Arlington County, Virginia, is set on improving its resources for those in a mental health crisis. County officials cut the ribbon on a new crisis center meant to reduce the role police and hospitals play in a mental health emergency.
If law enforcement is called to help in a mental health crisis, oftentimes there is nowhere for emergency responders to take a patient other than the hospital.
“You’re on a gurney, it’s cold, it is not trauma-informed. It’s really a stressful place to be under any circumstance. But imagine if you are hearing voices and you’re paranoid,” said Deborah Warren, the executive director of Arlington’s new Crisis Intervention Center.
It’s set up to house patients placed under an emergency custody order, offering them a quiet space to talk and de-escalate. It also features an in-house nurse to write prescriptions, if needed.
“We’re currently getting about 15 walk-ins a week or about 60 a month, and we expect that number to really skyrocket with 988 being marketed this summer,” Warren said during the ribbon cutting.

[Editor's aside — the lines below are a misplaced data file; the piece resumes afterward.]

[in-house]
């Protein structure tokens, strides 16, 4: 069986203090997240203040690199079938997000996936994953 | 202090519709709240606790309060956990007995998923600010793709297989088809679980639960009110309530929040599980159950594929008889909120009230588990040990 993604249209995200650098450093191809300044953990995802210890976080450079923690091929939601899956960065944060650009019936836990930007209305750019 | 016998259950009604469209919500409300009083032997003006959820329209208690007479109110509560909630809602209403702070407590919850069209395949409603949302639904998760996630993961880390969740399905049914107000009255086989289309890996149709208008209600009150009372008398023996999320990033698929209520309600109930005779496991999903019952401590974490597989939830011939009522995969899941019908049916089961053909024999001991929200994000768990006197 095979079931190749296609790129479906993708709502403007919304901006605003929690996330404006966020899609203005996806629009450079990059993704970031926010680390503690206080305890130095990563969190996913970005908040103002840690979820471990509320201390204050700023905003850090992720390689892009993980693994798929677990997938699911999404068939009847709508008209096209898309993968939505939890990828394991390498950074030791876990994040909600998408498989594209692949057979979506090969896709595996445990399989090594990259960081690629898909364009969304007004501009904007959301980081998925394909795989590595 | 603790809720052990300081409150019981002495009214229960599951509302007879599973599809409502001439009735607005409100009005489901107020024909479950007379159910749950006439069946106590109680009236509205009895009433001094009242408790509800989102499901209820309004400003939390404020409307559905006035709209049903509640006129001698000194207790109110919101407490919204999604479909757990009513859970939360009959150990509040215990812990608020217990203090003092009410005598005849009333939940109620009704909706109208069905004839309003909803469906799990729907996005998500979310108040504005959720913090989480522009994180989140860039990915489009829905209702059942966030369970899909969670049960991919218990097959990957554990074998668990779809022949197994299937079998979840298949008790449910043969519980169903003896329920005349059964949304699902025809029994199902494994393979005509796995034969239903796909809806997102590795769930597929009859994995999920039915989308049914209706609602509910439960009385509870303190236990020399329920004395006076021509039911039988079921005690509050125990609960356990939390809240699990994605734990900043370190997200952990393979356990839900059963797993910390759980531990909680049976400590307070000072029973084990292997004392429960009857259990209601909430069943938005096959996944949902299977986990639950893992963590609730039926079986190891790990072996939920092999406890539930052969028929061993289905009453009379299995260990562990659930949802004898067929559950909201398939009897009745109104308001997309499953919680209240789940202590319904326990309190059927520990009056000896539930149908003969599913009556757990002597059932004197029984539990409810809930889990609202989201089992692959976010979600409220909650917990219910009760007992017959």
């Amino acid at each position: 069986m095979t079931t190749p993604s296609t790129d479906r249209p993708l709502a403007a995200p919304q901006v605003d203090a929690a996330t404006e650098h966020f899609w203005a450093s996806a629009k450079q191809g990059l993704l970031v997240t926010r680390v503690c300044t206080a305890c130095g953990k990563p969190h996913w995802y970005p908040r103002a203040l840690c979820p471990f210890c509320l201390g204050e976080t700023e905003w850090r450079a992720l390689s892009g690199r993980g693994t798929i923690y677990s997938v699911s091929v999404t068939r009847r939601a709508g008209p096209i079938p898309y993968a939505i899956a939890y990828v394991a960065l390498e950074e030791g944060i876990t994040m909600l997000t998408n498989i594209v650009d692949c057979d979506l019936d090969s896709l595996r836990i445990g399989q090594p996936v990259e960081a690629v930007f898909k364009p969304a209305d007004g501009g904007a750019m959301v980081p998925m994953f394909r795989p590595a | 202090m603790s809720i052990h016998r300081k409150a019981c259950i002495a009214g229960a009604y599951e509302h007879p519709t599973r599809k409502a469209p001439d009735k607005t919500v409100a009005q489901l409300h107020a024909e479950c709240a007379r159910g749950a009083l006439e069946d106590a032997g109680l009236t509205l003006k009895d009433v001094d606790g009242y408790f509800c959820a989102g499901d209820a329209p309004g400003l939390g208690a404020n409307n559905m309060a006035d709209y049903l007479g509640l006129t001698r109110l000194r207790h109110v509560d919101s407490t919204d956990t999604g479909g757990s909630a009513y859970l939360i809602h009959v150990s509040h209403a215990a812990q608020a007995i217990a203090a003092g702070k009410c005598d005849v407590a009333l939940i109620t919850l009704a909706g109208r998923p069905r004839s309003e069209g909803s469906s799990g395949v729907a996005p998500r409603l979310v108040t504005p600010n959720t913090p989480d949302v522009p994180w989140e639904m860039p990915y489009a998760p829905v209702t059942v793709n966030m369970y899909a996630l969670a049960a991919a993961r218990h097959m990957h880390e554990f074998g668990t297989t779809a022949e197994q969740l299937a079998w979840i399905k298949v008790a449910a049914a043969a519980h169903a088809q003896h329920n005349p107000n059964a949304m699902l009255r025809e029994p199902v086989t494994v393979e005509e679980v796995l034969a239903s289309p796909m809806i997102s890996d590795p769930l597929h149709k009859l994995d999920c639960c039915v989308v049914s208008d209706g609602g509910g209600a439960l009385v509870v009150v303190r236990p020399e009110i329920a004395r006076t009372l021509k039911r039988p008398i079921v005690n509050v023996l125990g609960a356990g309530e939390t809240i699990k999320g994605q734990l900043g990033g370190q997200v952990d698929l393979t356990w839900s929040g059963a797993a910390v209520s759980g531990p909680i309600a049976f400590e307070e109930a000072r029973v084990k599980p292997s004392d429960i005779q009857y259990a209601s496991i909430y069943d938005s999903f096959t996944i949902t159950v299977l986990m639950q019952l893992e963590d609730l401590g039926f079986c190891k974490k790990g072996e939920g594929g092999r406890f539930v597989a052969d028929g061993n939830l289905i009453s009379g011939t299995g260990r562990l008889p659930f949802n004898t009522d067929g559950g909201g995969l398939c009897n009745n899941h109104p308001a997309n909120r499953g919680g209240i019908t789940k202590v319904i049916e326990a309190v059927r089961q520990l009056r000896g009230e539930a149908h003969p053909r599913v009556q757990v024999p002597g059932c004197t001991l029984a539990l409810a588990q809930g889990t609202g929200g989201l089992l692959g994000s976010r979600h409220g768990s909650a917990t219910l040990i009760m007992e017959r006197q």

Referring to the 988 Suicide & Crisis Lifeline, Warren expects the center will be in demand as more people learn of the resources available for those experiencing mental health emergencies. She thanked the dozens of county employees who saw the project through, despite being denied a state grant to get it off the ground.
“It shouldn’t be that families (or) individuals have to struggle with figuring out where to go. We are creating a space with the support that individuals need, so they can come here and get what they need, not divert them to the hospital,” said Warren.
Family and friends can also drop off patients, not just law enforcement, she noted.
“This is something that our community has to address in a way that is both compassionate, thoughtful, but also aggressively,” Arlington County Board Member Christian Dorsey said ahead of issuing a proclamation.
He proclaimed May as Mental Health Awareness Month in the county.
“[This] is about making sure we don’t continue the mistakes of the past, of thinking about mental health and behavioral disorders is something sort of to be hidden from public view, but that we achieve success when we embrace it, and bring all of our best to talking about it openly,” said Dorsey.
The center is open 24 hours a day, seven days a week, and is located near the county’s Health and Human Services department.